The paradox of declining female happiness

 
Unhappy woman (iStock)
(iStock)
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January 14, 2013

Various studies have shown that, by many absolute measures, life has greatly improved for American women; these include increased college attendance and smaller wage gaps. However, these absolute gains may or may not mean an overall improvement in women’s happiness and personal sense of well-being. The media debate over these issues was crystallized with the publication of the 2012 article, “Why Women Still Can’t Have It All,” in The Atlantic.

A 2009 study from researchers at the Wharton School of Business at the University of Pennsylvania looked at what they determined to be “measures of subjective well-being” for women.  The study, “The Paradox of Declining Female Happiness,” published in the American Economic Journal, analyzed data from 35 years of the U.S. General Social Survey.

The study’s findings included:

  • Women’s happiness decreased relative to men’s over the period 1972 to 2006: “Women begin the sample 4 percentage points more likely than men to report that they are very happy, and end the sample 1 percentage point less likely, with the proportion of women reporting they are very happy falling 0.15 percentage points a year, relative to men.”
  • Women became more likely to report being unhappy: “Women were 1 percentage point less likely than men to say that they were not too happy at the beginning of the sample. By 2006, women were 1 percentage point more likely to report being in this category.”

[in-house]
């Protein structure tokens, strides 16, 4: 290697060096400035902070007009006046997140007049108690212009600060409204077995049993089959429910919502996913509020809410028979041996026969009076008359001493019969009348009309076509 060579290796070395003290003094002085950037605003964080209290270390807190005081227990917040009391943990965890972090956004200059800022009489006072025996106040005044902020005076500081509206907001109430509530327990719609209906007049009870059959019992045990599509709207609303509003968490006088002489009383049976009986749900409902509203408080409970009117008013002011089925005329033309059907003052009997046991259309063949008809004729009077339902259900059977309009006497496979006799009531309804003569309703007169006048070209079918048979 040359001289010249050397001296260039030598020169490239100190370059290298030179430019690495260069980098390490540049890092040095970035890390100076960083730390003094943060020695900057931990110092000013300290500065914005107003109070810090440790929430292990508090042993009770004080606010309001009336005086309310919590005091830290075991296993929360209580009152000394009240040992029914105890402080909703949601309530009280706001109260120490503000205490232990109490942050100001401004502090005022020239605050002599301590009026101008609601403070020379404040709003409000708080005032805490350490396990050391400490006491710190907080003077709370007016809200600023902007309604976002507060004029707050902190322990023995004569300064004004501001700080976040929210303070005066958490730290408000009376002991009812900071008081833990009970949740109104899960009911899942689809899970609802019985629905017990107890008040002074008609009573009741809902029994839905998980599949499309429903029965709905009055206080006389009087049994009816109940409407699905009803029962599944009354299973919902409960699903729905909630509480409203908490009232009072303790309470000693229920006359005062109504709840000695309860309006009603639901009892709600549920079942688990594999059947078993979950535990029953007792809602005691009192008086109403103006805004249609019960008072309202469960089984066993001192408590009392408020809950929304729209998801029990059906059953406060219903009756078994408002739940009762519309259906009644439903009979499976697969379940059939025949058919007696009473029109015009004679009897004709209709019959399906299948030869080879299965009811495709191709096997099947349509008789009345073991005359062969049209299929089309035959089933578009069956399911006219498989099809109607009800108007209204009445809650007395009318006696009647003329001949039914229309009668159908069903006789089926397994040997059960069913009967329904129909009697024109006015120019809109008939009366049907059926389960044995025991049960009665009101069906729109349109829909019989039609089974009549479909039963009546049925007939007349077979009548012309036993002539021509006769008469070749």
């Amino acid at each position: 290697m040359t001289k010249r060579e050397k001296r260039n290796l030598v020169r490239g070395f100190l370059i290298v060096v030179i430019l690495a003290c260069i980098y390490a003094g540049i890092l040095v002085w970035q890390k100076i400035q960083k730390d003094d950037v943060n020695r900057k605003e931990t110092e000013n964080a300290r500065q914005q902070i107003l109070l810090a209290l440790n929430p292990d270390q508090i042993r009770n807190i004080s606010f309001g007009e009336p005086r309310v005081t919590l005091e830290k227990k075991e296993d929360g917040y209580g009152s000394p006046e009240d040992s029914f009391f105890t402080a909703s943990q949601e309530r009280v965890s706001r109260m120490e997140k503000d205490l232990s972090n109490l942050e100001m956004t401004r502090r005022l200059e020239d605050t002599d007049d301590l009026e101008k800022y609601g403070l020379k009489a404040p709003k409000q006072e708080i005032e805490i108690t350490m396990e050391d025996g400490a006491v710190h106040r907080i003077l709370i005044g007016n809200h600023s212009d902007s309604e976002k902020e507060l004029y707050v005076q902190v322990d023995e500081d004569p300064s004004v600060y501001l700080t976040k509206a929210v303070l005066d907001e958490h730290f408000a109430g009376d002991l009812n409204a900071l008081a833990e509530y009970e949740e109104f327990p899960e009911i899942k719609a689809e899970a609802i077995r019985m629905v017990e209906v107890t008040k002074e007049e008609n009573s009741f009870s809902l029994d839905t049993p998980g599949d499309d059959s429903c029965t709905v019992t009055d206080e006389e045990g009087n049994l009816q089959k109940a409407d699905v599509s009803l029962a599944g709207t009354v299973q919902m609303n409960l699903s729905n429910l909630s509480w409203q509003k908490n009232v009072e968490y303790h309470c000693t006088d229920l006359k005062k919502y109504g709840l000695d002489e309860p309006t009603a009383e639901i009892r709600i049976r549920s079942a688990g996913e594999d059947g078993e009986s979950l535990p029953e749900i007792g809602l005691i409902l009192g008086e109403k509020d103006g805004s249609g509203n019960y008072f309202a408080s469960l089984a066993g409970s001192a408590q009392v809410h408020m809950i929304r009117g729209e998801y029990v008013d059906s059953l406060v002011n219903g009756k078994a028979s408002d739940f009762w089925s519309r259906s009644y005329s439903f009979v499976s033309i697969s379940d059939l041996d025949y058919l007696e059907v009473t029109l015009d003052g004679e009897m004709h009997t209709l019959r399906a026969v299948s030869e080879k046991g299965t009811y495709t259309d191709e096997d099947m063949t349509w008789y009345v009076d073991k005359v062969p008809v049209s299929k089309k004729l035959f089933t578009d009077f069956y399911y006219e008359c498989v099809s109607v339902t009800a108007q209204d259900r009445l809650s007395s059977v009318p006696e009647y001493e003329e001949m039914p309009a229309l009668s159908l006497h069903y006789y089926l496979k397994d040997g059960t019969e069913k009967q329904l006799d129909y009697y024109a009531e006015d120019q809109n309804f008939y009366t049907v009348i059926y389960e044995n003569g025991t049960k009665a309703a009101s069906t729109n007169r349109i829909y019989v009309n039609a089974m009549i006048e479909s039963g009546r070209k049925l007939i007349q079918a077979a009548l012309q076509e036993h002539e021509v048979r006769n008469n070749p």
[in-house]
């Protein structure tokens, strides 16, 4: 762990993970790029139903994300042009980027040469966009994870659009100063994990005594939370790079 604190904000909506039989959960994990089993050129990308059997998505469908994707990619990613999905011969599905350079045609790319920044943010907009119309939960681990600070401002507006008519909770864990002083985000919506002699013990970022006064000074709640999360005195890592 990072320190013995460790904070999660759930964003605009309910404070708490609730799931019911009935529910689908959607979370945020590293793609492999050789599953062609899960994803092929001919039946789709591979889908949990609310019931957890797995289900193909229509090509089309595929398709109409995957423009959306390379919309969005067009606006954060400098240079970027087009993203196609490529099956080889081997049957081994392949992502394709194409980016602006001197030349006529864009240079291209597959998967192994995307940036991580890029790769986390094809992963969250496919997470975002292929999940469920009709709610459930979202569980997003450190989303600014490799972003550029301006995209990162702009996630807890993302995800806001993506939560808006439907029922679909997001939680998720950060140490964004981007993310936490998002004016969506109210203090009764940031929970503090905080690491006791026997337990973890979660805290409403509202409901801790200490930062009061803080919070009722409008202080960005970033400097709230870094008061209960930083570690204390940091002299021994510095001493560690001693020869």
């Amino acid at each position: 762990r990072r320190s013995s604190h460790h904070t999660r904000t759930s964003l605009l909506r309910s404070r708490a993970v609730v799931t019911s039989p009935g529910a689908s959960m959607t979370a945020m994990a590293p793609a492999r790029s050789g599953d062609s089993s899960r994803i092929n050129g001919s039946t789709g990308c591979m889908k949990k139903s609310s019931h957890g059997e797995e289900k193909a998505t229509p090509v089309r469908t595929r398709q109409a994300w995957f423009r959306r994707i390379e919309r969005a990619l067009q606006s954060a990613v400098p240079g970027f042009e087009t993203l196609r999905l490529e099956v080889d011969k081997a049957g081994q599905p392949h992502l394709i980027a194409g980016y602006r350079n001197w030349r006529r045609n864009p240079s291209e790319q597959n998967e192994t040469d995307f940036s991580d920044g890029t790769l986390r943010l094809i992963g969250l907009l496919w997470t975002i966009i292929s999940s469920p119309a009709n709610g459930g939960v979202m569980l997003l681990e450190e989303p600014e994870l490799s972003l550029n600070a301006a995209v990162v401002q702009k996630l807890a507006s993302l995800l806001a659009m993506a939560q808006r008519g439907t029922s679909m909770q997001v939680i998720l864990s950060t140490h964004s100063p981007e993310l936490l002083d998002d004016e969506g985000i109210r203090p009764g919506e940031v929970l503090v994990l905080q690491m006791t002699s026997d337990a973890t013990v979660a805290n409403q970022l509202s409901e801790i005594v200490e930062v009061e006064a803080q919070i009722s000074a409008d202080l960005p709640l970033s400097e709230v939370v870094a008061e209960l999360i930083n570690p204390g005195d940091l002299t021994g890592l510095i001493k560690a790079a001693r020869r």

• The decline in women’s happiness could be comparable to the negative effects of a decline in the U.S. economy: “The relative decline in women’s well-being over the past 35 years is equivalent to a fall in GDP of 0.32 log points.”
  • The decline was also discernible among younger females: Over the same period of time, there was “a large decline in girls’ happiness relative to that of boys — a difference that is somewhat larger than that seen among U.S. adults.”
  • After controlling for other various indicators, “the decline in happiness cannot be explained by the peaking optimism of those participating in the women’s movement in the 1970s.”
  • Though there have been “compositional shifts in employment for women,” the data show “neither trend nor level differences in happiness by employment for women throughout the 35-year period.”
  • Increased enrollment of women in higher education also does not explain the decline in happiness: “Women of all education groups have become less happy over time with declines in happiness having been steepest among those with some college.”
  • Another apparent trend relates to women’s attitudes toward their romantic lives: “On average, women are less happy with their marriage than men and women have become less happy with their marriage over time.”

Researchers conclude that these patterns of declining happiness may be an indication of changing realities for women; they note that “life satisfaction may have previously meant ‘satisfaction at home’ and has increasingly come to mean some combination of ‘satisfaction at home’ and ‘satisfaction at work.’ This averaging over many domains may lead to falling average satisfaction if it is difficult to achieve the same degree of satisfaction in multiple domains.”

Tags: women and work

 

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Citation: Betsey Stevenson; Justin Wolfers. "The Paradox of Declining Female Happiness," American Economic Journal: Economic Policy, August 2009, 1:2, 190–225. doi: 10.3386/w14969.